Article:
What I find so remarkable about these pillars is their shape, with sharply delineated but softly rounded contours, sitting in a "sea of evaporating gases". In my sort of annotated image at right, I tried to bring out the "sharp but soft" contours (in red) and the evaporating gases (in white).

We find these shapes wherever there are dusty nebulas suffering the onslaught of ultraviolet light from hot massive stars.


Speaking about starforming pillars of gas and dust, the pillar in the Carina Nebula is a perfect example. The two jets from the top of the pillar come from a very young star in the process of forming.

These pillars really are in so many places. You realize, don't you, that the Horsehead Nebula is a pillar? And the Cone Nebula?

Pillars near NGC 3603 NASA ESA R OConnell.png
Pillars in the NGC 3603 nebula. NASA, ESA, R. O'Connell et al.

Two of my favorite pillars are the ones in the NGC 3603 nebula. To me they look like two men having a conversation. Ah, pareidolia!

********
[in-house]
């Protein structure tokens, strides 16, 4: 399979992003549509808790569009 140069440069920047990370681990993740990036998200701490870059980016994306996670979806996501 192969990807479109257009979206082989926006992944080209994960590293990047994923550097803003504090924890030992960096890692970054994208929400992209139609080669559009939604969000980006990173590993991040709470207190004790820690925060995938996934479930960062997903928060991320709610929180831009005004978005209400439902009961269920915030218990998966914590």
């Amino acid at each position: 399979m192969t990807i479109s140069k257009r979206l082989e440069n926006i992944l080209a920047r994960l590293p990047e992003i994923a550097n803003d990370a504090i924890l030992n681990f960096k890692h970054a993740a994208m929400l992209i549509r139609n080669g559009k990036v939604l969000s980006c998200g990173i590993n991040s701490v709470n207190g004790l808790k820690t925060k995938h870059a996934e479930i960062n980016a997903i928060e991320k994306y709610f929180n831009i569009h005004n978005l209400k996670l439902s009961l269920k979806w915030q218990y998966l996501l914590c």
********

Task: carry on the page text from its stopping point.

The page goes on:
And I'm still scratching my head over the fantastic shapes of these pillars. The sharp contours, the rounded forms. Amazing!

Ann
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Re: APOD: Star Formation in the Eagle Nebula (2022 Mar 14)

Post by ignacio_db » Mon Mar 14, 2022 7:33 pm

Hi,

I did a similar processing of the Mystic Mountain HST dataset, which also clearly shows evaporating gases around its contour.

Ignacio
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Re: APOD: Star Formation in the Eagle Nebula (2022 Mar 14)

Post by AVAO » Mon Mar 14, 2022 7:52 pm

ignacio_db wrote: Mon Mar 14, 2022 7:33 pm Hi,

I did a similar processing of the Mystic Mountain HST dataset, which also clearly shows evaporating gases around its contour.

Ignacio
Hi Ignacio,

Your pictures are incredibly good and detailed. What kind of software do you work with?

Jac

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Re: APOD: Star Formation in the Eagle Nebula (2022 Mar 14)

Post by AVAO » Mon Mar 14, 2022 8:52 pm

Ann wrote: Mon Mar 14, 2022 5:46 pm
We find these shapes wherever there are dusty nebulas suffering the onslaught of ultraviolet light from hot massive stars.
Image
Source: Jac Berne (flickr)

That's right. Trumpler 14 is an open cluster with a diameter of six light-years, located within the inner regions of the Carina Nebula, approximately 8,980 light-years from Earth. I think, that's the source.